pre-heated Crisp’N’Dry works brilliantly. Never got olive oil to work that well.

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Missed this thread before. Tarka dal. I make it every day for breakfast and have iterated it towards perfection. Weirdly rather than adding anything it’s taken me literally years to gradually strip almost everything away in terms of spices etc as it was never “right”. Think it’s nailed now.
 

1. Salt well and boil red lentils until done. Not to sludge. Needs a little bit of body but no bite. Say 30 mins. Add plenty of salt and lots of water, when done it should have consistency of soup. I make 400g lentils for 5 portions, kept in the fridge during the week as plain boiled lentils.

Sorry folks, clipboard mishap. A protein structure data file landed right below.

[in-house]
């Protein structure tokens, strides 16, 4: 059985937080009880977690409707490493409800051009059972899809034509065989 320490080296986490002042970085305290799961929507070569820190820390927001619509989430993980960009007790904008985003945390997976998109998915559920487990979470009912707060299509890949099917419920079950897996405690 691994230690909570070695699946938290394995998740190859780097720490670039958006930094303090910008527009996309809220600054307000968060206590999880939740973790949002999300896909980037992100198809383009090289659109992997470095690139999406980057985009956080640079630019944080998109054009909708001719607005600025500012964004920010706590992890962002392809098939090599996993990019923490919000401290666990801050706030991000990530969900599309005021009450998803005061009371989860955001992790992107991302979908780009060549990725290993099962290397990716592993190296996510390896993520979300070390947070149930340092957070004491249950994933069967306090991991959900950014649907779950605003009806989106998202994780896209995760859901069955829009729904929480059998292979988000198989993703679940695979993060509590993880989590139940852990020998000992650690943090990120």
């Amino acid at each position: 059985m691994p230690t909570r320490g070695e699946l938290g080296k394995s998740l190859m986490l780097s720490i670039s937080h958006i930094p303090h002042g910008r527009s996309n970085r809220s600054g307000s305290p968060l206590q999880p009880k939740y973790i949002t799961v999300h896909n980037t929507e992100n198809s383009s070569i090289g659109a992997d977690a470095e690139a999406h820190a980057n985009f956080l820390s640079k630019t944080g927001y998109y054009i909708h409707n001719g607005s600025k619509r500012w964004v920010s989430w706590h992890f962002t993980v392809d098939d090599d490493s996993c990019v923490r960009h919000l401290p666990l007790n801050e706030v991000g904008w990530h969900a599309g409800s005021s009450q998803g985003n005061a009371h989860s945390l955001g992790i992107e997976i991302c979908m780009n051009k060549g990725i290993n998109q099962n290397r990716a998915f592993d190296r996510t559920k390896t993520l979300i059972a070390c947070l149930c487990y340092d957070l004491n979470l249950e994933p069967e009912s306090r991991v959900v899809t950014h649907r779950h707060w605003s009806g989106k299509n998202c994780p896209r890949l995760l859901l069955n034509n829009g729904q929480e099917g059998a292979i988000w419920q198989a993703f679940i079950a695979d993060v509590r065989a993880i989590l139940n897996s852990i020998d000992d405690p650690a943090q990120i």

2. The next steps I do fresh each day with the boiled lentils from step 1. Finely chop 2 large cloves of garlic while heating frying pan.

 

3. Add knob of butter to frying pan and wait for it to brown. Needs to be not quite smoking but close. This is extremely important and where a lot of the flavour comes from.

 

4. add garlic to butter and stir. Should start to colour nicely, add 0.5tsp whole cumin seeds. Keep frying until garlic properly golden brown, but not catching.

 

5. throw in portion of lentils to much fanfare! Add chopped fresh coriander and the boil for 2 mins. This will bring the flavours together and reduce slightly to the correct consistency.

 

6. Serve with naan or other bread. Make sure it’s salty enough, it really, really needs enough salt.

 

Lentils, water, salt, garlic, butter, cumin, fresh coriander. Nothing else! Except sometimes chillies. 
 

This is also pretty good for the budget food thread as it costs nowt.